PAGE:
A further reason exists to follow the decision in United States v. Jackson, 588 F.2d 1046 (5th Cir.): there is merit in uniformity of interpretation of similar rules by state and federal courts. The commentary to Rule 102 (purpose and construction of our Rules of Evidence) notes that federal precedents are not binding on our courts in construing the rules.[5] However, "[u]niformity of evidence rulings in the courts of this State and federal courts is one motivating factor in adopting these rules and should be a goal of our courts in construing those rules that are identical." N.C.G.S. § 8C-1, Rule 102 commentary (1988).

Based on the error in instructing the jury on defendant's willful blindness, the verdict and judgment of the trial court are vacated, and we reverse the decision of the Court of Appeals and remand the case to the Court of Appeals for further remand to the Superior Court, Northampton County, for a new trial.

REVERSED AND REMANDED.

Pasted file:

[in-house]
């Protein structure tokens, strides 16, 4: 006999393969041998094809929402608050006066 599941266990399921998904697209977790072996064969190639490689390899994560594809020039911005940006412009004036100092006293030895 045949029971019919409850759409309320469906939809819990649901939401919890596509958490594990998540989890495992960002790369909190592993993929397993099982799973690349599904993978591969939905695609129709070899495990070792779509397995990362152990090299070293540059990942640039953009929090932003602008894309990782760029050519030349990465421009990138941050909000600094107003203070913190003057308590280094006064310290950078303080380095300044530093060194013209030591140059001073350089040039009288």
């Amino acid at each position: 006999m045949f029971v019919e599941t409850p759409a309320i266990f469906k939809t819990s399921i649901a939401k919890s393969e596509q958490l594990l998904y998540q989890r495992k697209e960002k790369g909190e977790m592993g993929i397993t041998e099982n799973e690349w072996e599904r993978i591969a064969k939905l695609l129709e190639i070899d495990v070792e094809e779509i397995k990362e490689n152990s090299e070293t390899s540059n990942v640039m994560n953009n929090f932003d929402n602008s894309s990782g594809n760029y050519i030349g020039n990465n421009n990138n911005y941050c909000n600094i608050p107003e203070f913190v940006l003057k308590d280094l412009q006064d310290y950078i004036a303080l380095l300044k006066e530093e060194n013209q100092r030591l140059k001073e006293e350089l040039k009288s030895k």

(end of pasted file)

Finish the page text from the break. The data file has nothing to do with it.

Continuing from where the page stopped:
WEBB, Justice, concurring.

I agree with the majority that it is error requiring a new trial for the superior court to have charged on willful blindness. I believe this is so because it relieved the State of proving knowledge, which is an essential element of the case.

I disagree with the majority as to its treatment of testimony that the defendant had no prior convictions. If this testimony had been in the proper form I believe it should have been considered as substantive evidence. I believe it is more likely that a person with no prior convictions will not commit a crime than a person who has prior convictions.

I also disagree with the majority in its holding that the defendant's reputation for truth and honesty is irrelevant to the crimes for which he was tried. It is evident to me that a truthful and honest person is not as likely to traffic in marijuana as one who is not truthful and honest. I would hold that the court should have charged on this evidence.